Summer in review: New York City news roundup

August 25, 2013

File photo by Jonathan Tan:WSN

File photo by Jonathan Tan:WSN

 

For a city like New York, change is frequent, and the summer months have been no exception. New city programs were tested, policies overturned and cultural institutions altered. Here are a few of the biggest changes you should know about as you settle into the city.

Bike Share

Since its introduction in May 2013, CitiBike has been making transportation waves across New York City. As of August 16, there have been 2,186,228 cumulative trips on CitiBikes since the launch of its 320 active stations. According to data compilations from the past two months, the bikes are most popular on weekends, despite problems with bike distribution among the stations that have occurred. CitiBike has created a team of rebalancers to address this issue. CitiBike has also announced a partnership with Bike & Roll, a rental and tour company, to give CitiBike users a discount for helmet rentals. Check out CitiBike stations on University Place, Washington Square East and next to Rubin residence hall.

AT&T charging stations

AT&T is sponsoring a pilot program called Street Charge, which has set up 25 free solar mobile charging units distributed across all 5 boroughs. A June 18 AT&T press release announced that they were motivated to create the stations because of Hurricane Sandy. Some of the nearby charging stations are located in Union Square, Hudson River Park and Tompkins Square Park. Each unit can charge up to six phones at a time including iPhones, Androids, Blackberrys or any phone that uses a standard USB cable. The New York Times reported that stations will be in place until October, and could expand to other cities if it is a successful project.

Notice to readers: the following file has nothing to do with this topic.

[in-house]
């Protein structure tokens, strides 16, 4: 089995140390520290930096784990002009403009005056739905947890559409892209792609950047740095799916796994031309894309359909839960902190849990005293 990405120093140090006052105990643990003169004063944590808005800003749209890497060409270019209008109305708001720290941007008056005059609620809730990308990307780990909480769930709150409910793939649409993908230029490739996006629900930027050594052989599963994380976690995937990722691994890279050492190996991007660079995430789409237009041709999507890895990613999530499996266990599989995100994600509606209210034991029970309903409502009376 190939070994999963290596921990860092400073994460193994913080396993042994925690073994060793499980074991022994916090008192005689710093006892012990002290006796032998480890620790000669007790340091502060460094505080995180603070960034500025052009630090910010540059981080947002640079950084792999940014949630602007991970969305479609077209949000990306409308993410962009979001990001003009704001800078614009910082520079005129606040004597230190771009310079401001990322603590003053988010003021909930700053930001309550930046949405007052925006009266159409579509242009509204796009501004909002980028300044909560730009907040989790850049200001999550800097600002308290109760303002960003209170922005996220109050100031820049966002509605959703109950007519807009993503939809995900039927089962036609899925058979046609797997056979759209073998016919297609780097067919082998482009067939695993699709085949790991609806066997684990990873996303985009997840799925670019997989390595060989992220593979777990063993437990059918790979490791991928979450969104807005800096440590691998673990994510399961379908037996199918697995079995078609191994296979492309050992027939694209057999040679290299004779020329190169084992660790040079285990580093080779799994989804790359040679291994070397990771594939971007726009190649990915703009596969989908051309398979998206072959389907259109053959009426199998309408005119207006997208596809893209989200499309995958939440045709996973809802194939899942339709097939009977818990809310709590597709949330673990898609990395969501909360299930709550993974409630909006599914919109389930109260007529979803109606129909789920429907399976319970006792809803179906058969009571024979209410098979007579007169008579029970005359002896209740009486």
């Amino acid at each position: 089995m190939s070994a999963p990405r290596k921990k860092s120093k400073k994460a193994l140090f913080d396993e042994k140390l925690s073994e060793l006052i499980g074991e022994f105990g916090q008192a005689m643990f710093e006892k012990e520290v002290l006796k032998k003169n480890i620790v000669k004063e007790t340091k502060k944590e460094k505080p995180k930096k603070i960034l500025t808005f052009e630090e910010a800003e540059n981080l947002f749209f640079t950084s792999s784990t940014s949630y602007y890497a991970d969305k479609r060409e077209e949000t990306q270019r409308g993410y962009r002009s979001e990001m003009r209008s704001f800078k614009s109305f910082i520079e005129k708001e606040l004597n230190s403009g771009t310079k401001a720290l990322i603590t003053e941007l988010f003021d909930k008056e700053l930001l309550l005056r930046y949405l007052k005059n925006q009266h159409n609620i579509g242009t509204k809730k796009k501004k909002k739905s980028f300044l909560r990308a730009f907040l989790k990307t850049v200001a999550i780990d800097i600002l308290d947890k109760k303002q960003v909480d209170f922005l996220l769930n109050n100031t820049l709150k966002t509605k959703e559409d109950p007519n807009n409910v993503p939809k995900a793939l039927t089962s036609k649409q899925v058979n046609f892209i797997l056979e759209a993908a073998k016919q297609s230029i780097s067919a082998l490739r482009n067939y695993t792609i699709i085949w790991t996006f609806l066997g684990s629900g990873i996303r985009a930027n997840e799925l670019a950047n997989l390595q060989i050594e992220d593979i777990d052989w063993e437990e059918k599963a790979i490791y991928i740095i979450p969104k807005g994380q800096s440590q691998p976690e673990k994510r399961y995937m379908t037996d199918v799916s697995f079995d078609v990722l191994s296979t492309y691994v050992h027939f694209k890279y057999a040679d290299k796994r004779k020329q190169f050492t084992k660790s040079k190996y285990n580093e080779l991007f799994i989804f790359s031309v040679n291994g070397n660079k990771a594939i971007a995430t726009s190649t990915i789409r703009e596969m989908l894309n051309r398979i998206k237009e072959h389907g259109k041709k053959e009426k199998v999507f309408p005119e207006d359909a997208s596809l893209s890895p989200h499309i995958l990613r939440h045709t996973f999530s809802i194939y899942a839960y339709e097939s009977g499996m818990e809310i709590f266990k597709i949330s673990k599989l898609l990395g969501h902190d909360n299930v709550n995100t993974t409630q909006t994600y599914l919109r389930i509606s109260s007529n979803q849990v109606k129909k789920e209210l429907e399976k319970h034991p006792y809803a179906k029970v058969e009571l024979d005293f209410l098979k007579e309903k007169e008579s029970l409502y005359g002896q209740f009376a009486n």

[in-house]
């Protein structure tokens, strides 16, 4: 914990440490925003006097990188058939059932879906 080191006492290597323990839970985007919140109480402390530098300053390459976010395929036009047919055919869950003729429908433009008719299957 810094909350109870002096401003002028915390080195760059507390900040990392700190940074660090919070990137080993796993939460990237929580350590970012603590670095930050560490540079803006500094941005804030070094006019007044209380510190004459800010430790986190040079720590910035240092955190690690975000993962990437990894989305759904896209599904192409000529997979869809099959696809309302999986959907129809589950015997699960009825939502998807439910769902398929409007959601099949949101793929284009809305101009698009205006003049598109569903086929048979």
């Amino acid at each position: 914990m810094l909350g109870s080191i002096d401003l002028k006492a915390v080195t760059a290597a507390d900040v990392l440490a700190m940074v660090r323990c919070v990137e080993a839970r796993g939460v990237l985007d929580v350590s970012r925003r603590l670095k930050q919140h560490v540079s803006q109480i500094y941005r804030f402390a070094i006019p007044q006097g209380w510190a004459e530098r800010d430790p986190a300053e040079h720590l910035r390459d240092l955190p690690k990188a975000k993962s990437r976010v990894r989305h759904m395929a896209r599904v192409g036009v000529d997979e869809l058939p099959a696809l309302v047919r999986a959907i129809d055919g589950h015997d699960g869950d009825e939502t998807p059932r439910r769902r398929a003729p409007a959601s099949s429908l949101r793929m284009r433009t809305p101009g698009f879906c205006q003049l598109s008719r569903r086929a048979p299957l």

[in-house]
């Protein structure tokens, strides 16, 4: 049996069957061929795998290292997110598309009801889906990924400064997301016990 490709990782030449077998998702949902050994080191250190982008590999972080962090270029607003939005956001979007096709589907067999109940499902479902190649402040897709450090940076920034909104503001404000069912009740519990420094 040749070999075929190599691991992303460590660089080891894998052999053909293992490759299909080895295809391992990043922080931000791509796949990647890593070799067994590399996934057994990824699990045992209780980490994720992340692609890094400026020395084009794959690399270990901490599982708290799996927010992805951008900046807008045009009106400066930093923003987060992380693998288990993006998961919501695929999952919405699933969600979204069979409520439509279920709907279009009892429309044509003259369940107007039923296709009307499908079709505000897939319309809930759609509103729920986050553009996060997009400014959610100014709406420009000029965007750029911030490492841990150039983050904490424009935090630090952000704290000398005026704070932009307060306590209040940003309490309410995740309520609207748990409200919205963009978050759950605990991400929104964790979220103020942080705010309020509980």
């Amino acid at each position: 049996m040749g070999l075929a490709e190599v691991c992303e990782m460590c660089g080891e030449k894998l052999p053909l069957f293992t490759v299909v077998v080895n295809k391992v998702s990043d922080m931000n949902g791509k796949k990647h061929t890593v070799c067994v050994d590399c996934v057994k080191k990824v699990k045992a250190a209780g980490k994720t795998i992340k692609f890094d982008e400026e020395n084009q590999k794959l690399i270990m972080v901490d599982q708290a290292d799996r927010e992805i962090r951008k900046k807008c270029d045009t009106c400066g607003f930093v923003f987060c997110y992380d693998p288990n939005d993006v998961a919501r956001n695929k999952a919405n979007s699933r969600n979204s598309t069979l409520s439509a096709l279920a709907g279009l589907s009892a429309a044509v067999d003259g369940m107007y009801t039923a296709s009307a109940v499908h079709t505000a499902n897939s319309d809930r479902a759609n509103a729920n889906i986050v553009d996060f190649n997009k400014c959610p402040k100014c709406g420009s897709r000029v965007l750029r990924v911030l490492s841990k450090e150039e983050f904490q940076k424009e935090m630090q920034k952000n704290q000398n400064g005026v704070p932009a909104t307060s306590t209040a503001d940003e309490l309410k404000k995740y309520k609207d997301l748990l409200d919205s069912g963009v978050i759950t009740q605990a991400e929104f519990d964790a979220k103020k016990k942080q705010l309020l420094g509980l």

Stop-and-Frisk

The stop-and-frisk policy practiced by the New York City Police Department was ruled unconstitutional on Aug. 12. Stop-and-frisk was linked to racial profiling — The New York Times reported that 83 percent of stops from 2004 to 2012 “involved blacks and Hispanics.” The city plans to appeal the decision, and the judge ordered community meetings where the public could voice its opinion. In addition, certain officers will be required to wear cameras while on the street.

Trayvon Martin Protests

After George Zimmerman was acquitted in the Trayvon Martin case, a large protest began on July 14 in Union Square Park. Protesters marched around the East Village and ended in Times Square, with some arrests taking place for blocking traffic. The night prior, when the verdict was released, a group also gathered in Union Square with candles and posters.

Madison Square Garden Moving

Madison Square Garden will be moving from its current spot above Penn Station to a currently undetermined location in the next 10 years, after a vote by the New York City Council. The Bloomberg Administration was going to extend the operating permit for 15 years, and the Garden wanted the permit extended indefinitely. There are aims to rebuild and expand Penn Station, while the current Madison Square Garden’s most recent renovation will be completed this fall. Both the Knicks and the Rangers play home games in Madison Square Garden. It is also the site for many concerts and events for the city.

The Met 

The Metropolitan Museum of Art is no longer giving out the colored metal tokens with an “M” on them to indicate admission. Instead, paper tickets with stickers are to be worn and are being used as a cost-saving measure. The buttons were seen as part of New York’s culture and history, with many people saving theirs as souvenirs since their introduction in 1971. In another first-time change to a 1971 tradition, the Met will also be open on Mondays.

A version of this article appeared in the Sunday, Aug. 25 print edition. Emily Bell is a news editor. Email her at ebell@nyunews.com. 

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